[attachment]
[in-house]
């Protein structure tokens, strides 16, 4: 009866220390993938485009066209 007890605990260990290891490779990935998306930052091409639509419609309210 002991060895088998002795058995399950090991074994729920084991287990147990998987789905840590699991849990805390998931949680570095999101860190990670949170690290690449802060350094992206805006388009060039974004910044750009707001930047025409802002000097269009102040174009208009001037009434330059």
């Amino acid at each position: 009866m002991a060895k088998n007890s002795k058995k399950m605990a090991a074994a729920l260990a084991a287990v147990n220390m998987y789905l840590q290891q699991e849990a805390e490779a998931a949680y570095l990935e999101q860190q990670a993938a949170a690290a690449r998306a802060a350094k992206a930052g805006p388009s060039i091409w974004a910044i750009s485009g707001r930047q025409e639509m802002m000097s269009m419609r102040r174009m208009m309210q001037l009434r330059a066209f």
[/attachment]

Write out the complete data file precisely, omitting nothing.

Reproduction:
[in-house]
């Protein structure tokens, strides 16, 4: 009866220390993938485009066209 007890605990260990290891490779990935998306930052091409639509419609309210 002991060895088998002795058995399950090991074994729920084991287990147990998987789905840590699991849990805390998931949680570095999101860190990670949170690290690449802060350094992206805006388009060039974004910044750009707001930047025409802002000097269009102040174009208009001037009434330059």
């Amino acid at each position: 009866m002991a060895k088998n007890s002795k058995k399950m605990a090991a074994a729920l260990a084991a287990v147990n220390m998987y789905l840590q290891q699991e849990a805390e490779a998931a949680y570095l990935e999101q860190q990670a993938a949170a690290a690449r998306a802060a350094k992206a930052g805006p388009s060039i091409w974004a910044i750009s485009g707001r930047q025409e639509m802002m000097s269009m419609r102040r174009m208009m309210q001037l009434r330059a066209f």